- Are there maps available that designate accessible travel routes and building entrances?
- Are there ample high-contrast, large-print directional signs to and throughout the office?
- Do elevators have auditory, visual, and tactile signals and are elevator controls accessible from a seated position?
- Are wheelchair-accessible restrooms with well-marked signs available in or near the office?
- Is adequate light available?
- Is at least part of a service desk or counter at a height accessible from a seated position?
- Are aisles kept wide and clear of obstructions for the safety of users who have mobility or visual impairments?
- When there is a need to meet with an individual who uses a wheelchair, is there an office or meeting room available that is accessible?
Consult the ADA Checklist for Readily Achievable Barrier Removal for more suggestions. For computing facilities, consult the Equal Access: Universal Design of Computer Labs video and publication.
Information Resources and Technology
If your learning center uses computers as information resources, ensure these systems employ accessible design, that staff members are aware of accessibility options, and systems are in place to make accommodations.
- In key publications and on your website, do you include a statement about your commitment to universal access and procedures for requesting disability-related accommodations? For example, you could include the following statement: “Our goal is to make all materials and services accessible. Please inform staff of accessibility barriers you encounter, and request accommodations that will make activities and information resources accessible to you.”
- Do pictures in your publications and website include people with diverse characteristics with respect to race, gender, age, and disability?
- Are printed publications available in alternate formats such as braille, large print, and electronic text?
- Are key documents provided in language(s) other than English?
- Are printed materials within easy reach from a variety of heights and without furniture blocking access?
- Do electronic resources, including web pages, adhere to accessibility guidelines or standards adopted by your institution or your office? Is every step of your online registration process accessible to people with disabilities? Guide to the Section 508 Standards for Accessible Electronic and Information Technology and World Wide Web Consortium’s Web Content Accessibility Guidelines are most commonly used. For information about making your website accessible to everyone, consult the World Wide Access: Accessible Web Design video and publication.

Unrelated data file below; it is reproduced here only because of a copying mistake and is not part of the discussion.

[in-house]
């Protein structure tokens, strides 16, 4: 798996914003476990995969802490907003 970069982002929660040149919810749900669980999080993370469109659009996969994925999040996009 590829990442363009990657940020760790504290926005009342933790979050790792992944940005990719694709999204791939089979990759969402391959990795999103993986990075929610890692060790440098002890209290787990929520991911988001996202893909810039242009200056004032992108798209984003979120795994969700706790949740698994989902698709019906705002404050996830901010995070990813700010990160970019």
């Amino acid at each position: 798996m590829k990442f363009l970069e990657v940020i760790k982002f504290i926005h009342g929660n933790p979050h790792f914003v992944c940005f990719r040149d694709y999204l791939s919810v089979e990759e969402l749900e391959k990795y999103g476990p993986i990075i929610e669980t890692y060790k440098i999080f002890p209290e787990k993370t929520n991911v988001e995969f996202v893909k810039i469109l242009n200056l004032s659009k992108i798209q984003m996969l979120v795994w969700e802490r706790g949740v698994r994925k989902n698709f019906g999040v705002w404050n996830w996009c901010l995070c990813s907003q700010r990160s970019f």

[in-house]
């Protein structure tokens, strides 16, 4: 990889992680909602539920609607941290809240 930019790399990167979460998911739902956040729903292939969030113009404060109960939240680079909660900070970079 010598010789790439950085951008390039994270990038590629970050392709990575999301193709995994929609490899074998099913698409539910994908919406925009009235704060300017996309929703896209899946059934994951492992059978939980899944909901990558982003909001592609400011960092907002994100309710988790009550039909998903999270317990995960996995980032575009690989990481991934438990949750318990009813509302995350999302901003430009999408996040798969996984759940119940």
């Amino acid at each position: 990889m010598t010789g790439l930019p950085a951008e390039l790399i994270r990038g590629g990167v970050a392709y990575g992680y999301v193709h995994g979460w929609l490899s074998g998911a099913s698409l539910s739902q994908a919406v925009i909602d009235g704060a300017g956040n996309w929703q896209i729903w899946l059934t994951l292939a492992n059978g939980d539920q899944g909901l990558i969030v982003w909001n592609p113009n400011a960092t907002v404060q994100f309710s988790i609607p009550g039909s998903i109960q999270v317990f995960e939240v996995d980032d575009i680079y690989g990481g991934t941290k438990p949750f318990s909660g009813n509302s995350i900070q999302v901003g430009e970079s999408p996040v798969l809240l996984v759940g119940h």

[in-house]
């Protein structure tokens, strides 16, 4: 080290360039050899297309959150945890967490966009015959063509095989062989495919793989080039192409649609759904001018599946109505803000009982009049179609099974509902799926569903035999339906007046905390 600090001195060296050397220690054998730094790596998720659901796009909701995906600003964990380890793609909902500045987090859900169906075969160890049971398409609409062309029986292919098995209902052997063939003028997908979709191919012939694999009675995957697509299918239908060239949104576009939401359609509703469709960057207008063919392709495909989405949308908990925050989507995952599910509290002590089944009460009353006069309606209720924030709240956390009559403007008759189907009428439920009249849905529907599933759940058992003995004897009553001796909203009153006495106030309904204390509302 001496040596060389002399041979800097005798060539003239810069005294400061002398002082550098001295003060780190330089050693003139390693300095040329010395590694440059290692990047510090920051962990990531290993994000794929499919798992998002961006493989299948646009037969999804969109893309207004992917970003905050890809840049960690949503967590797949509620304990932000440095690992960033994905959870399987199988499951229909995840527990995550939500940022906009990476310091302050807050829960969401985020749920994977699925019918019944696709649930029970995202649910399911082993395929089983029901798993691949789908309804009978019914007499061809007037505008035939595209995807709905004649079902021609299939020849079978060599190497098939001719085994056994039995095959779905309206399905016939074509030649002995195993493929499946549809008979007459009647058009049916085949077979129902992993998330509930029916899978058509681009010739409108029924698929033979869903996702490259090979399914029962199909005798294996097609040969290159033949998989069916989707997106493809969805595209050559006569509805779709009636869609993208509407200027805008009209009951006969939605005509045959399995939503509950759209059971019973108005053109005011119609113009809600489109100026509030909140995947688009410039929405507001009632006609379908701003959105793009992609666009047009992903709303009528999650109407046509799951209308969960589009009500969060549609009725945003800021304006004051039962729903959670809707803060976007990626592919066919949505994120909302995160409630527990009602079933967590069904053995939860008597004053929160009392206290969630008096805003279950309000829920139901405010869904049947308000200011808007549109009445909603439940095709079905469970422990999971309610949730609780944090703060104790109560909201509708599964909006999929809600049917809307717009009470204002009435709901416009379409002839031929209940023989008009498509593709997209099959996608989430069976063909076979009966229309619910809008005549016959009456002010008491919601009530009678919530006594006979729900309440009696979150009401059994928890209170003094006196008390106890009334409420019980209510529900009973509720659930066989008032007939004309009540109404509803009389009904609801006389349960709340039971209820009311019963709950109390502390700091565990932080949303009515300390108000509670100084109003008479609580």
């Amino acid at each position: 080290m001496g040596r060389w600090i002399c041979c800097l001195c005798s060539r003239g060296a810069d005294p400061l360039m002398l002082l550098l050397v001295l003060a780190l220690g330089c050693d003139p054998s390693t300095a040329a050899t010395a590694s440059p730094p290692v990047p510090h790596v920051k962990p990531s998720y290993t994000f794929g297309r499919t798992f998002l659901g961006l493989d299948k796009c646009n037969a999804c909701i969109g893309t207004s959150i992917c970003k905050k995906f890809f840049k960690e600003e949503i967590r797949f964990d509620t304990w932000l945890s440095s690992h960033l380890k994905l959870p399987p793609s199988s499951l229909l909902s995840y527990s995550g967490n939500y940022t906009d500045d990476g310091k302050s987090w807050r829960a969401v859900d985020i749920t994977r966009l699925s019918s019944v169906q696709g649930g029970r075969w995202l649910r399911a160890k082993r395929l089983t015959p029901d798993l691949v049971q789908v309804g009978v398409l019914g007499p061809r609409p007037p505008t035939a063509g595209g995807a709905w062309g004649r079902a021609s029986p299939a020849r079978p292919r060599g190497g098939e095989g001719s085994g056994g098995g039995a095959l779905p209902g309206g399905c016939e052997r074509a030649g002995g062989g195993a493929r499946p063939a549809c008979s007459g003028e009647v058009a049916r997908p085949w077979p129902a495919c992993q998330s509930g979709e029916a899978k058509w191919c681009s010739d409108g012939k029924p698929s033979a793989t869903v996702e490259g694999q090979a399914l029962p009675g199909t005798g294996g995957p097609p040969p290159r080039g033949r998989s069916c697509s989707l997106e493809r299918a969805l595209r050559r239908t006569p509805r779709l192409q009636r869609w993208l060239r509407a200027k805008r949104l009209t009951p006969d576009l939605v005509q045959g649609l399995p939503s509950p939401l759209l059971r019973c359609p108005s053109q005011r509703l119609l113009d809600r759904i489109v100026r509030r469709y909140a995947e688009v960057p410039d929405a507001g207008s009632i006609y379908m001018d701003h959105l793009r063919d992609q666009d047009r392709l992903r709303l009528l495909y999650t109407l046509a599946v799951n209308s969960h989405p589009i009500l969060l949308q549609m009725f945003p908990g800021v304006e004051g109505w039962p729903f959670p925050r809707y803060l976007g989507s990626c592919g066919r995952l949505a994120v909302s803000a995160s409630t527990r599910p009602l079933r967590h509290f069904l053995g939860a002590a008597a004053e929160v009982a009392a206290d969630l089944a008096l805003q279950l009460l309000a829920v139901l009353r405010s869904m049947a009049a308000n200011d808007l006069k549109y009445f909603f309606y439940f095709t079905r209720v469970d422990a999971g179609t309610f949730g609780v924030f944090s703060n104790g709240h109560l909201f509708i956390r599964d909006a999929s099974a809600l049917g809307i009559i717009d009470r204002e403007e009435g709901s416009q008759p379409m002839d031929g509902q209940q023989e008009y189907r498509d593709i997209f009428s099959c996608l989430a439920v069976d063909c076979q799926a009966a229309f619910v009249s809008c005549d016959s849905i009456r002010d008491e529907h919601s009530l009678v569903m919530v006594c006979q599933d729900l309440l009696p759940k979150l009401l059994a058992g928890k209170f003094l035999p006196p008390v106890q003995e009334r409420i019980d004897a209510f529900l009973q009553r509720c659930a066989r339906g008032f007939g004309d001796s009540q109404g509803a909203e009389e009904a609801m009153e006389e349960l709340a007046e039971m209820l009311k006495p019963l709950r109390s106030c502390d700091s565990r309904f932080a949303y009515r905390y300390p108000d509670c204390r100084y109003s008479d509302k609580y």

- Is an adjustable-height table available for each type of workstation to assist students who use wheelchairs or are small or large in stature?
- Do you provide adequate work space for both left- and right-handed users?
- Is software to enlarge screen images and a large monitor available to assist students with low vision and learning disabilities?
- Do you provide a trackball to be used by someone who has difficulty controlling a mouse?
- Are staff members aware of accessibility options (e.g., enlarged text feature) included in computer operating systems and of assistive technology available in the facility?
- Are procedures in place for a timely response for assistive technology?
For more information about assistive technology, consult the videos and publications on our website.
Make sure staff are prepared to serve all current and prospective students.
- Do staff members know how to respond to requests for disability-related accommodations, such as sign language interpreters and documents in alternate formats?
- Are staff members aware of how to access accommodation or assistive technology resources (braille printers, interpreters, large print, electronic text, speech output software, etc.) that are available on campus?
- Are all staff members aware of issues related to communicating with students with different characteristics regarding race and ethnicity, age, and disability? (See Communication Hints at the end of this publication.)